5 References Cited in the file of this patent UNITED STATES PATENTS 1,808,582 Taylor June 2, 1931 1,944,282 Snyder Jan. 23, 1934 10 1,993,082 Blair et al. Mar. 5, 1935 2,021,095 Ball Nov. 12, 1935 2,074,482 Martens Mar. 23, 1937 2,123,377 Papp et a1. July 12, 1938 2,251,622 Adams Aug. 5, 1941 15 2,284,254 Batcheller May 26, 1942 2,293,184 Weissert Aug. 18, 1942 6 Foerch et a1 Oct. 13, 1942 Bloomberg Apr. 25, 1944 Kamrass Sept. 27, 1949 Anderson Nov. 8, 1949 Whitehead Dec. 6, 1949 Davies Apr. 24, 1951 Brinker June 5, 1951 Kaufman July 15, 1952 Beach Aug. 11, 1953 Keller Dec. 8, 1953 Hahn June 29, 1954 Irion et a1. Aug. 2, 1955 Brinker et a1. Mar. 27, 1956 FOREIGN PATENTS Great Britain Apr. 18, 1932 Germany Mar. 20, 1933

Patent Citations
Cited PatentFiling datePublication dateApplicantTitle
US1808582 *Feb 29, 1928Jun 2, 1931Goodrich Co B FMethod of making window guide channels
US1944282 *Mar 10, 1928Jan 23, 1934Guardian Trust CompanyLaminated board and method of making the same
US1993082 *Jan 7, 1932Mar 5, 1935Mishawaka Rubber & Woolen MfgMethod of and apparatus for forming sheet rubber blanks
US2021095 *Oct 6, 1932Nov 12, 1935Briggs Mfg CoMethod of making vehicle body panels
US2074482 *Jan 15, 1935Mar 23, 1937Ernest J MartensVenetian blind
US2123377 *May 13, 1936Jul 12, 1938Peters Brothers Rubber CompanyApparatus for cutting, embossing, and adhering labels
US2251622 *Aug 25, 1938Aug 5, 1941Celotex CorpComposite siding and roofing
US2284254 *Jul 20, 1938May 26, 1942Allegheny Ludlum SteelMethod of treating composite strip products
US2293184 *Jun 4, 1941Aug 18, 1942Tracy Mfg CompanySink-top construction
US2298690 *Apr 15, 1941Oct 13, 1942Foerch John EApparatus for forming belting
US2347538 *Apr 6, 1940Apr 25, 1944Milwaukee Saddlery CompanySeat and method of making the same
US2482981 *Jan 28, 1948Sep 27, 1949Ellis KamrassDeep-drawn recessed decorated pleated doily
US2487631 *Nov 18, 1946Nov 8, 1949Anderson Paul ZLaminating press
US2490111 *Apr 13, 1946Dec 6, 1949Ned WhiteheadApparatus for laminating articles
US2550455 *Mar 8, 1948Apr 24, 1951Nat Automotive Fibres IncTrim panel and method of making the same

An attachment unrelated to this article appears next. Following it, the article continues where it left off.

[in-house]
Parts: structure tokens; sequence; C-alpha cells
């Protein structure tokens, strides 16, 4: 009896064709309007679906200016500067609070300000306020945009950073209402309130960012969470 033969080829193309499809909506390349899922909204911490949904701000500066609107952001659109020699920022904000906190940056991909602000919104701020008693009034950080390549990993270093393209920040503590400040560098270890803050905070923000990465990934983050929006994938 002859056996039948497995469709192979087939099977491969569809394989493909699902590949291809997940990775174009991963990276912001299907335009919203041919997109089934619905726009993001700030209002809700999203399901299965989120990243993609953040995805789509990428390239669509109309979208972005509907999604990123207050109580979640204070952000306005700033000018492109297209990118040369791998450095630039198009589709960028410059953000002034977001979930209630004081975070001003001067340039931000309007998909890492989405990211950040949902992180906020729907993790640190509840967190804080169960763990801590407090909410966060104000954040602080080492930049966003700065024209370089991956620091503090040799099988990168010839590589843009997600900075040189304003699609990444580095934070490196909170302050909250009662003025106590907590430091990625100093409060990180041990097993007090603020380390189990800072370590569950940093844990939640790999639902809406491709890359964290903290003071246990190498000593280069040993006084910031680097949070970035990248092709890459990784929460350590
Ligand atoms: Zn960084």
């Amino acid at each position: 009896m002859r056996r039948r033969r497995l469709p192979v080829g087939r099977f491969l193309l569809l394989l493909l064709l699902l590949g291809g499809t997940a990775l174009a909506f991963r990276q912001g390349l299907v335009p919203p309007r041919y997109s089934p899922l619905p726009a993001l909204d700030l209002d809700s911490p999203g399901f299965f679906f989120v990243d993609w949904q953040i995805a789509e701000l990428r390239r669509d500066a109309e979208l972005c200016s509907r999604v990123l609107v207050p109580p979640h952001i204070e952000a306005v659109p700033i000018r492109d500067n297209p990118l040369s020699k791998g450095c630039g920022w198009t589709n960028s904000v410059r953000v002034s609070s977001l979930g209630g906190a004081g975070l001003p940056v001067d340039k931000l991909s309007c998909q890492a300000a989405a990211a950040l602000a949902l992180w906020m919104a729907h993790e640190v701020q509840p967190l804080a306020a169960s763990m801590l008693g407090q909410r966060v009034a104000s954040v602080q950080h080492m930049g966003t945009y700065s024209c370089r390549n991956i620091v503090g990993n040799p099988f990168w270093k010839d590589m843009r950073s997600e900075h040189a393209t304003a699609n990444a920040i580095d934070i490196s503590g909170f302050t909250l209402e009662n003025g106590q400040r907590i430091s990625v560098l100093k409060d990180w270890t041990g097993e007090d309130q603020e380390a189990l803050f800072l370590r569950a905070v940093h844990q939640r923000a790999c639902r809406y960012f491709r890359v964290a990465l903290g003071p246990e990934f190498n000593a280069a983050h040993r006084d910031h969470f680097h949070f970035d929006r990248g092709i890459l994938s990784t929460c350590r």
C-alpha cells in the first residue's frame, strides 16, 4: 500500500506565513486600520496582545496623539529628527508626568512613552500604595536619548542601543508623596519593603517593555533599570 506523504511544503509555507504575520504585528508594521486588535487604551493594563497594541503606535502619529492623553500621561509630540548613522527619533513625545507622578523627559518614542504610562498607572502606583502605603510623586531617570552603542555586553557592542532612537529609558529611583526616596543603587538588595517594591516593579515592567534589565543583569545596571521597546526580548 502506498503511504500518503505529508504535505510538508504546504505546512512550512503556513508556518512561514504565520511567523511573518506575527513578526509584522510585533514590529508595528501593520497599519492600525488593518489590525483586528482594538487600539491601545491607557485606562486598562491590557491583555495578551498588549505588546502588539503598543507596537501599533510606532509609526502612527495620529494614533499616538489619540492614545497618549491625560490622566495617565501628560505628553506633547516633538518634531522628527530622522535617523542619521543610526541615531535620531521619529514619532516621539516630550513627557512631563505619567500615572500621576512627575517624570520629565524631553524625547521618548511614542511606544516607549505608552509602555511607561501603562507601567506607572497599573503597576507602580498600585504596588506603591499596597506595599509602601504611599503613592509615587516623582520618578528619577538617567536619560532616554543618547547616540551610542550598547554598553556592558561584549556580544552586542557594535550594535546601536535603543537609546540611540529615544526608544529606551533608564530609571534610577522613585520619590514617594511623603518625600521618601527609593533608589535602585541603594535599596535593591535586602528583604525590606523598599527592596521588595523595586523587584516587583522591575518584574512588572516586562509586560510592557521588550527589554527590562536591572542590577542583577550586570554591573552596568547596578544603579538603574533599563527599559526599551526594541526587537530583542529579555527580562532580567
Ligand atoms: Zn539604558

US2556060 *Mar 6, 1946Jun 5, 1951Globe Wernicke CoMethod of making plastic desk tops
US2603390 *Jul 26, 1946Jul 15, 1952 Kaufman
US2648370 *Mar 18, 1950Aug 11, 1953North American Aviation IncMethod and apparatus for progressive forming of c-stage plastic material
US2661789 *Feb 14, 1951Dec 8, 1953Keller Robert RBonding press
US2682491 *Feb 23, 1952Jun 29, 1954Dalmo Victor CompanySkin for doubly curved sandwichtype panels
US2714571 *Apr 8, 1952Aug 2, 1955Dobeckmun CompanyProcess for bonding a polyethylene film to a fibrous web
US2739640 *Jun 30, 1953Mar 27, 1956Globe Wernicke CoMethod of producing a linoleum covered desk top
DE572680C *May 1, 1929Mar 20, 1933Leopold RadoVerfahren und Vorrichtung zur Herstellung von mit Metallfolien belegten, mit Aufdrucken und Praegungen versehenen und fuer die Weiterverarbeitung zu Packungen o. dgl. bestimmten Werkstoffbahnen
GB371344A * Title not available
Referenced by
Citing PatentFiling datePublication dateApplicantTitle
US3000428 *Mar 15, 1956Sep 19, 1961Congoleum Nairn IncArticulated shaping tool for pressing sheet material onto a counter surface
US3012601 *May 19, 1958Dec 12, 1961Top Fab CompanyApparatus for making plastic covered counter tops
US3208084 *Jun 14, 1963Sep 28, 1965Holiday Pools IncSwimming pool manufacture
US3296052 *Nov 8, 1962Jan 3, 1967Bechtold Engineering CompanyMeans and method for postforming plastic laminated products
US3382124 *Jun 18, 1965May 7, 1968Briskey ClarenceContinuous method for applying plastic material to a preformed core
US3392074 *Feb 24, 1966Jul 9, 1968Form Rite Plastic Company IncMethod and apparatus for producing counter tops
US6092858 *Jul 12, 1996Jul 25, 2000Nylex Corporation LimitedMoulded interior door panel
Classifications
U.S. Classification156/212, 156/222, 156/267, 156/268
International ClassificationB29C63/04
Cooperative ClassificationB29C2793/0081, B29K2711/126, B29C63/042
European ClassificationB29C63/04B